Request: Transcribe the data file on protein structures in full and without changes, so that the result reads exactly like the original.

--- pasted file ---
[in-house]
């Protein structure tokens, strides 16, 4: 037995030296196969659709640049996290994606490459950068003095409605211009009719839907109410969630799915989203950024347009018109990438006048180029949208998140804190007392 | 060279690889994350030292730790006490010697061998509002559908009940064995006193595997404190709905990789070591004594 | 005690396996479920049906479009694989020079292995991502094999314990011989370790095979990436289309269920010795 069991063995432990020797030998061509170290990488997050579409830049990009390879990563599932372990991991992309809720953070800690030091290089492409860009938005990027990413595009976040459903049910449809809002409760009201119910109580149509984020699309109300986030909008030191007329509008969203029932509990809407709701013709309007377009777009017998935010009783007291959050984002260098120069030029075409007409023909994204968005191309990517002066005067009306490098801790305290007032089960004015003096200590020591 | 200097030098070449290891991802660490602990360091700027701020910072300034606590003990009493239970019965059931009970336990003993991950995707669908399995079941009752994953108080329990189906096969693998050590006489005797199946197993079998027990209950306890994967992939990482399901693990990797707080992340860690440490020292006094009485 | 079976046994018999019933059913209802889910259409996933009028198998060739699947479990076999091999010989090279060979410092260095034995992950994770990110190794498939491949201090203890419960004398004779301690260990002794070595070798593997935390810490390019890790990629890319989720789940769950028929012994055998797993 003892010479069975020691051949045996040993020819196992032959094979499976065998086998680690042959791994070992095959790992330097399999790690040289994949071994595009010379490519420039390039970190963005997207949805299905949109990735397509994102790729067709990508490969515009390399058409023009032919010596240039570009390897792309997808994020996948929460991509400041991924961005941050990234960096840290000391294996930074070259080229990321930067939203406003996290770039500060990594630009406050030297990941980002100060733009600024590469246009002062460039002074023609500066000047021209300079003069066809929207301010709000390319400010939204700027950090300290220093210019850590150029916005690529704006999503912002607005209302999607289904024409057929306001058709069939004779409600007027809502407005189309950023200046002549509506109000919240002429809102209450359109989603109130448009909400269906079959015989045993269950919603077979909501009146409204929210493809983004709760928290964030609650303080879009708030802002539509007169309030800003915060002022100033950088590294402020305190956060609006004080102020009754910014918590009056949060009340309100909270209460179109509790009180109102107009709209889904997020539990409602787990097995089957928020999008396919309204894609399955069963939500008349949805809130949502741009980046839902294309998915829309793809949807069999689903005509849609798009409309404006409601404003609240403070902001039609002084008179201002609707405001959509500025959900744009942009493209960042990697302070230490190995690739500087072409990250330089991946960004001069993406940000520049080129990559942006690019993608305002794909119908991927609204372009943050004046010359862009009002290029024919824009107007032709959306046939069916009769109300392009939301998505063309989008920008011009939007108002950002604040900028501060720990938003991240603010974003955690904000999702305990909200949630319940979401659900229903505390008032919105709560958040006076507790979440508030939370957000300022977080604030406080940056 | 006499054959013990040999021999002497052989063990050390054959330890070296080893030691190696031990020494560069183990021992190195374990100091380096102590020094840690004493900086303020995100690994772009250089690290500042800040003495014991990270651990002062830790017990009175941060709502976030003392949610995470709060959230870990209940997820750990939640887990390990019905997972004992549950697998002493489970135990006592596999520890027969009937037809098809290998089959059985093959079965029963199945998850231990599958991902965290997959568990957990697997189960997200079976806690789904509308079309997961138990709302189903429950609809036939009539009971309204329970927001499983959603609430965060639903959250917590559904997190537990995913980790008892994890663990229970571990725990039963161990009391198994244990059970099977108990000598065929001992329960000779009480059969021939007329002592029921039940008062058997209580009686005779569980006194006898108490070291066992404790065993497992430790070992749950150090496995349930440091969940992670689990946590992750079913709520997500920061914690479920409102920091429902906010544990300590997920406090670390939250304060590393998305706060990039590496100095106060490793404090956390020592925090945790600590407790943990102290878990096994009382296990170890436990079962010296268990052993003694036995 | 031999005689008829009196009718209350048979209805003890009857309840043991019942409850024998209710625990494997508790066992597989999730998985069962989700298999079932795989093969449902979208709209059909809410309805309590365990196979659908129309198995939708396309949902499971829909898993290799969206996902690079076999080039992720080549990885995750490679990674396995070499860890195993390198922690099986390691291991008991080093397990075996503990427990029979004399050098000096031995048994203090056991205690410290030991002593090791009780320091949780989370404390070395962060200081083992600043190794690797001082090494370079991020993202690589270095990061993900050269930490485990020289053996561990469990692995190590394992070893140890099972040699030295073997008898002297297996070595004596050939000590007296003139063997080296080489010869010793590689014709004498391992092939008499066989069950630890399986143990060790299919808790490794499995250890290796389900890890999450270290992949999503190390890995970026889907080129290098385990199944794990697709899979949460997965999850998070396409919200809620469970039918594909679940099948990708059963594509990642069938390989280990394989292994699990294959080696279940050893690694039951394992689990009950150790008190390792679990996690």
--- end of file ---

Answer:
[in-house]
């Protein structure tokens, strides 16, 4: 037995030296196969659709640049996290994606490459950068003095409605211009009719839907109410969630799915989203950024347009018109990438006048180029949208998140804190007392 | 060279690889994350030292730790006490010697061998509002559908009940064995006193595997404190709905990789070591004594 | 005690396996479920049906479009694989020079292995991502094999314990011989370790095979990436289309269920010795 069991063995432990020797030998061509170290990488997050579409830049990009390879990563599932372990991991992309809720953070800690030091290089492409860009938005990027990413595009976040459903049910449809809002409760009201119910109580149509984020699309109300986030909008030191007329509008969203029932509990809407709701013709309007377009777009017998935010009783007291959050984002260098120069030029075409007409023909994204968005191309990517002066005067009306490098801790305290007032089960004015003096200590020591 | 200097030098070449290891991802660490602990360091700027701020910072300034606590003990009493239970019965059931009970336990003993991950995707669908399995079941009752994953108080329990189906096969693998050590006489005797199946197993079998027990209950306890994967992939990482399901693990990797707080992340860690440490020292006094009485 | 079976046994018999019933059913209802889910259409996933009028198998060739699947479990076999091999010989090279060979410092260095034995992950994770990110190794498939491949201090203890419960004398004779301690260990002794070595070798593997935390810490390019890790990629890319989720789940769950028929012994055998797993 003892010479069975020691051949045996040993020819196992032959094979499976065998086998680690042959791994070992095959790992330097399999790690040289994949071994595009010379490519420039390039970190963005997207949805299905949109990735397509994102790729067709990508490969515009390399058409023009032919010596240039570009390897792309997808994020996948929460991509400041991924961005941050990234960096840290000391294996930074070259080229990321930067939203406003996290770039500060990594630009406050030297990941980002100060733009600024590469246009002062460039002074023609500066000047021209300079003069066809929207301010709000390319400010939204700027950090300290220093210019850590150029916005690529704006999503912002607005209302999607289904024409057929306001058709069939004779409600007027809502407005189309950023200046002549509506109000919240002429809102209450359109989603109130448009909400269906079959015989045993269950919603077979909501009146409204929210493809983004709760928290964030609650303080879009708030802002539509007169309030800003915060002022100033950088590294402020305190956060609006004080102020009754910014918590009056949060009340309100909270209460179109509790009180109102107009709209889904997020539990409602787990097995089957928020999008396919309204894609399955069963939500008349949805809130949502741009980046839902294309998915829309793809949807069999689903005509849609798009409309404006409601404003609240403070902001039609002084008179201002609707405001959509500025959900744009942009493209960042990697302070230490190995690739500087072409990250330089991946960004001069993406940000520049080129990559942006690019993608305002794909119908991927609204372009943050004046010359862009009002290029024919824009107007032709959306046939069916009769109300392009939301998505063309989008920008011009939007108002950002604040900028501060720990938003991240603010974003955690904000999702305990909200949630319940979401659900229903505390008032919105709560958040006076507790979440508030939370957000300022977080604030406080940056 | 006499054959013990040999021999002497052989063990050390054959330890070296080893030691190696031990020494560069183990021992190195374990100091380096102590020094840690004493900086303020995100690994772009250089690290500042800040003495014991990270651990002062830790017990009175941060709502976030003392949610995470709060959230870990209940997820750990939640887990390990019905997972004992549950697998002493489970135990006592596999520890027969009937037809098809290998089959059985093959079965029963199945998850231990599958991902965290997959568990957990697997189960997200079976806690789904509308079309997961138990709302189903429950609809036939009539009971309204329970927001499983959603609430965060639903959250917590559904997190537990995913980790008892994890663990229970571990725990039963161990009391198994244990059970099977108990000598065929001992329960000779009480059969021939007329002592029921039940008062058997209580009686005779569980006194006898108490070291066992404790065993497992430790070992749950150090496995349930440091969940992670689990946590992750079913709520997500920061914690479920409102920091429902906010544990300590997920406090670390939250304060590393998305706060990039590496100095106060490793404090956390020592925090945790600590407790943990102290878990096994009382296990170890436990079962010296268990052993003694036995 | 031999005689008829009196009718209350048979209805003890009857309840043991019942409850024998209710625990494997508790066992597989999730998985069962989700298999079932795989093969449902979208709209059909809410309805309590365990196979659908129309198995939708396309949902499971829909898993290799969206996902690079076999080039992720080549990885995750490679990674396995070499860890195993390198922690099986390691291991008991080093397990075996503990427990029979004399050098000096031995048994203090056991205690410290030991002593090791009780320091949780989370404390070395962060200081083992600043190794690797001082090494370079991020993202690589270095990061993900050269930490485990020289053996561990469990692995190590394992070893140890099972040699030295073997008898002297297996070595004596050939000590007296003139063997080296080489010869010793590689014709004498391992092939008499066989069950630890399986143990060790299919808790490794499995250890290796389900890890999450270290992949999503190390890995970026889907080129290098385990199944794990697709899979949460997965999850998070396409919200809620469970039918594909679940099948990708059963594509990642069938390989280990394989292994699990294959080696279940050893690694039951394992689990009950150790008190390792679990996690």